Sign In

Remember Me

Stimulating Brain's 5 senses with Christmas Celebrations

Homepage Forums Brain-Based Learning Q&A Stimulating Brain's 5 senses with Christmas Celebrations

Viewing 4 reply threads
  • Author
    Posts
    • #71348

      Christmas has such a powerful place in everyone’s heart of yearly celebration regardless of age, gender or national identity.

      Let’s try out some ways to celebrate Christmas that may enhance more Brain growth if we:

      a. Make a Christmas Card or a Little Present instead of just buying them – as the process of making the gift could call on our brain to use more creative networks, to exercise our attention ability as we draw and colour; process visually our own art production may stimulate our occipital lobe more; or use our fingers to cut/glue parts together – our parietal lobes get more active.

      b. Prepare food for Christmas meal by ourselves, whether it’s a full menu or just a dessert, because as we choose ingredients with good quality, our brain’s frontal lobe needs to compare and analyse which vegetables/meat/fruits is really fresh to select them, during the preparation process we need to follow the steps, our procedural memory is active, then testing the taste of the food involves our sensory cortex. While the smell of food stimulates our olfactory brain, and it can become active during the whole preparation time.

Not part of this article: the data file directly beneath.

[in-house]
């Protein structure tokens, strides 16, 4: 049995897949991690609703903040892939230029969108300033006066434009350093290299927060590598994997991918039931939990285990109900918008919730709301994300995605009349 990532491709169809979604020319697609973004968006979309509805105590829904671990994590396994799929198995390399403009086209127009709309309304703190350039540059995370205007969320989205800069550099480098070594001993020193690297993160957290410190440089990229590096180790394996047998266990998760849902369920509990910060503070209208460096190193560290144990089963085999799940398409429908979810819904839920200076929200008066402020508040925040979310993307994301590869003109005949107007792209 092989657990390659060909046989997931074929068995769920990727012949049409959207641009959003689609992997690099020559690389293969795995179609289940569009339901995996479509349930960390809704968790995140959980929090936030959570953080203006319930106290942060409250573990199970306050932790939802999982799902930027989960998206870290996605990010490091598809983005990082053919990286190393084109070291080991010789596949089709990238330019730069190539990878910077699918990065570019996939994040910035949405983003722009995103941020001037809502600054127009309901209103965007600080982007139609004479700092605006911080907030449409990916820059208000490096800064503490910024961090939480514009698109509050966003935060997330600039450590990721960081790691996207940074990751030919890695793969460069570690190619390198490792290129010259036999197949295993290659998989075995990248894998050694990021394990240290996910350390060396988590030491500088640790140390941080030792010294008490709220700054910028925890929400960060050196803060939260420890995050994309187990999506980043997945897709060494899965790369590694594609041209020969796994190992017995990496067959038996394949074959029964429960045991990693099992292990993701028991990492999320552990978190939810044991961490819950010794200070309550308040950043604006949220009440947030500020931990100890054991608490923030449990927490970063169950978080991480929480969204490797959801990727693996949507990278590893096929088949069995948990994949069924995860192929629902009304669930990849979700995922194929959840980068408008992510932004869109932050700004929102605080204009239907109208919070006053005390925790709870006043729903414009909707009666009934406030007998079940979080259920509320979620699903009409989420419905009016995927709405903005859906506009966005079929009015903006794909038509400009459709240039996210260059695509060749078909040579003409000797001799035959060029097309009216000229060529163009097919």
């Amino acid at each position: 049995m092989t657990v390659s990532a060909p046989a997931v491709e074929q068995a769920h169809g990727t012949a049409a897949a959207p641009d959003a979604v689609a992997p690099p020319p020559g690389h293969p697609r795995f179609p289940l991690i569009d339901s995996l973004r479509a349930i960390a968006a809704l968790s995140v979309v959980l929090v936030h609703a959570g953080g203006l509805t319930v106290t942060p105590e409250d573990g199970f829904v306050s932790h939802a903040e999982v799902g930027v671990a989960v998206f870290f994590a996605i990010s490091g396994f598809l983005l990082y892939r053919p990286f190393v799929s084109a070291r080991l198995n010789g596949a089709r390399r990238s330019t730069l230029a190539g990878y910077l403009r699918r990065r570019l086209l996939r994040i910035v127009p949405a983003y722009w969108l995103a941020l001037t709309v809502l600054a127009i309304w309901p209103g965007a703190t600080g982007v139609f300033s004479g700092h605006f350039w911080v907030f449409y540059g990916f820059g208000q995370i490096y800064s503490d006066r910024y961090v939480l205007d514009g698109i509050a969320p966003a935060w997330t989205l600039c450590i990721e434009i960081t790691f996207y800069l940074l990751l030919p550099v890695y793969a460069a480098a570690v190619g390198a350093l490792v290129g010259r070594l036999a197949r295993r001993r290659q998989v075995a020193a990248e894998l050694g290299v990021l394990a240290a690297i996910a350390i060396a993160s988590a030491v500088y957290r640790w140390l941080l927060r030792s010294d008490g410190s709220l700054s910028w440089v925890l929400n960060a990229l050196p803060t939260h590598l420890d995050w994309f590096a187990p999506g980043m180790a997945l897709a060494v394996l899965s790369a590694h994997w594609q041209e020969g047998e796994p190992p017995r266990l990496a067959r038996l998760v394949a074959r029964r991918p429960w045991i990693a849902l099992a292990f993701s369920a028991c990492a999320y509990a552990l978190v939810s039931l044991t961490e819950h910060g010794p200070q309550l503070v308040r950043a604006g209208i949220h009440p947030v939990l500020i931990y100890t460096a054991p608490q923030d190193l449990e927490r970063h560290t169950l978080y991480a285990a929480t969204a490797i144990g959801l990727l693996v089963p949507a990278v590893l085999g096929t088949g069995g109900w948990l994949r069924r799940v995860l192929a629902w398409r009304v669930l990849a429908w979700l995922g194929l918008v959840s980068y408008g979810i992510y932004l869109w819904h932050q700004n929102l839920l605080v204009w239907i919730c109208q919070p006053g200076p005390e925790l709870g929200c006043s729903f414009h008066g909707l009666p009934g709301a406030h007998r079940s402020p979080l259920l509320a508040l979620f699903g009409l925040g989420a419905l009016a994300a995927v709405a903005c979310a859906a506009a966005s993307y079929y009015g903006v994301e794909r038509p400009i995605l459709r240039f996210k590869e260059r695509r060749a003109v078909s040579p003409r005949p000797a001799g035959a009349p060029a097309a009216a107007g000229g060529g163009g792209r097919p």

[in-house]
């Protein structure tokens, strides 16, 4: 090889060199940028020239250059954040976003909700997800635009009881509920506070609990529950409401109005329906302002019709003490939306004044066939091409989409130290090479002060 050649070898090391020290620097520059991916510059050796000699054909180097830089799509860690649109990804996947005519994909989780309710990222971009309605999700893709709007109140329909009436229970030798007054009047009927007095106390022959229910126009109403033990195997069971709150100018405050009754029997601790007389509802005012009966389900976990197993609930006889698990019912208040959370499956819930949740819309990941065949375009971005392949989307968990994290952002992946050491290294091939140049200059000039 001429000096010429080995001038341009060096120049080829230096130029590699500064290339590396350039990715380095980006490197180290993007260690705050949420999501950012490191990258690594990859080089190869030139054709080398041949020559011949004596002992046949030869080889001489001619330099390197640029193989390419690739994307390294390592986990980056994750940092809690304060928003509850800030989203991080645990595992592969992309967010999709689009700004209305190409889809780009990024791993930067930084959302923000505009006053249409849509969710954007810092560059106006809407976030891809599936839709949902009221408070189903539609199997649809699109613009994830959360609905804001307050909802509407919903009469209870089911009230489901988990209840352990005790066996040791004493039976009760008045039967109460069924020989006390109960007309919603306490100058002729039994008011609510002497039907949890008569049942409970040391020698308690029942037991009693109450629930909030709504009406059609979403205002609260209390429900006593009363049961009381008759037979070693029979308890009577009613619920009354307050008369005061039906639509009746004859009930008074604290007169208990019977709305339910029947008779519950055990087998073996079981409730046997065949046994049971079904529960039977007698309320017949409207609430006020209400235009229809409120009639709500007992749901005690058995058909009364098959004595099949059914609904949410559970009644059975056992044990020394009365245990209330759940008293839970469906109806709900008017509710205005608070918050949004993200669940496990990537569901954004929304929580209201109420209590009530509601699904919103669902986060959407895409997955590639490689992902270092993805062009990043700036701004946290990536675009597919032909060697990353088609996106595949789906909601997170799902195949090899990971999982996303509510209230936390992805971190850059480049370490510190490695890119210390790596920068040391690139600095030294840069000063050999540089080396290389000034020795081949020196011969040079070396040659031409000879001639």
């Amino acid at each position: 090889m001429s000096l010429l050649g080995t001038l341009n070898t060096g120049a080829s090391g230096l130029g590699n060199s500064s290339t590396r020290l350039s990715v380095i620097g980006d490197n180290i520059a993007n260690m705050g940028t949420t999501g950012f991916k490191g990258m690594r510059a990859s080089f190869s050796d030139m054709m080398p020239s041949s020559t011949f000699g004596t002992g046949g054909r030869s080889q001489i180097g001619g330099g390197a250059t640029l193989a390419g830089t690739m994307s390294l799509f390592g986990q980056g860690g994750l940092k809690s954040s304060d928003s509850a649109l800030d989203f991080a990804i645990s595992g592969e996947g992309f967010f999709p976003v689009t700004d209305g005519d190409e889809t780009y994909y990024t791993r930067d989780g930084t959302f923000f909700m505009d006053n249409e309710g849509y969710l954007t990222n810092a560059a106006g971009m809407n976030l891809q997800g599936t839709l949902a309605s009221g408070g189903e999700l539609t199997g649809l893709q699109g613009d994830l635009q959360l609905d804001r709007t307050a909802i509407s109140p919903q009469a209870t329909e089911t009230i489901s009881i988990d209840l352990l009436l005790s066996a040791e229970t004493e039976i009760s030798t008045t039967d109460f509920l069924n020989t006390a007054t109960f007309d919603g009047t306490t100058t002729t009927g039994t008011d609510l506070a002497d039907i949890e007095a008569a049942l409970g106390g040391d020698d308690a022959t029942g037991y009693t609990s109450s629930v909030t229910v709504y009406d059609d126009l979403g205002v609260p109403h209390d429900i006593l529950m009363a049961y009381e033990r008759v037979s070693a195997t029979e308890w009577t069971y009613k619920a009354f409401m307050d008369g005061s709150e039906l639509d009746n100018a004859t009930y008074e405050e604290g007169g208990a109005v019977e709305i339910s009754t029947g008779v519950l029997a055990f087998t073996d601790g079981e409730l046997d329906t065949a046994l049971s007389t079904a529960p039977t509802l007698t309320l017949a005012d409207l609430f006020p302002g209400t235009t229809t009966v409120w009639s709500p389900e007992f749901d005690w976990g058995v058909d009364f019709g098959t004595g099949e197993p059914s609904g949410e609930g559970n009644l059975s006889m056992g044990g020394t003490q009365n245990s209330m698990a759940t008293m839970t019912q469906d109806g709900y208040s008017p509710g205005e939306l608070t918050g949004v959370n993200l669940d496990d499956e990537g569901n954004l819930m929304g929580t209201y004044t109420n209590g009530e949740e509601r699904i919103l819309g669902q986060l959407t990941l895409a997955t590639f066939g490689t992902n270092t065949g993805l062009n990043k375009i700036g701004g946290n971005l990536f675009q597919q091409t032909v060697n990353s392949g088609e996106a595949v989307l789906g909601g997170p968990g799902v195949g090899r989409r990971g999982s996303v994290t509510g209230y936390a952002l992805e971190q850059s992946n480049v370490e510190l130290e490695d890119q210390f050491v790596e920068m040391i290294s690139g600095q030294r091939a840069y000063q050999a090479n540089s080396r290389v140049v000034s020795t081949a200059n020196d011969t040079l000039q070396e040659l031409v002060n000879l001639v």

Sometimes when doing all these DIY celebration items while playing Christmas Songs as background music is a bonus as it is a pleasurable auditory treat to our temporal lobe too. ^~^

      Wishing you All a specially Blessed and Joyful 2016 Christmas!!


    • #72014
      Anonymous
      Inactive

      Thank you Dr. Chen! Another idea as we wrap up 2016 is to have a family discussion of the highlights from the year. Each person of the family (preferably around the dinner table while sharing a meal) names their high, medium and low memories from 2016. This allows memory retrieval, but much more – by processing life events together, we express empathy and celebration…good for the brain and heart! Follow up the memory sharing with each person listing a family and personal goal for 2017. Goal setting can lead to a growth mindset and self-regulation skills, again good for the brain and heart. Here’s to a great 2017!


    • #72277

      So nice hearing your inspiring idea, Dr. Tuner!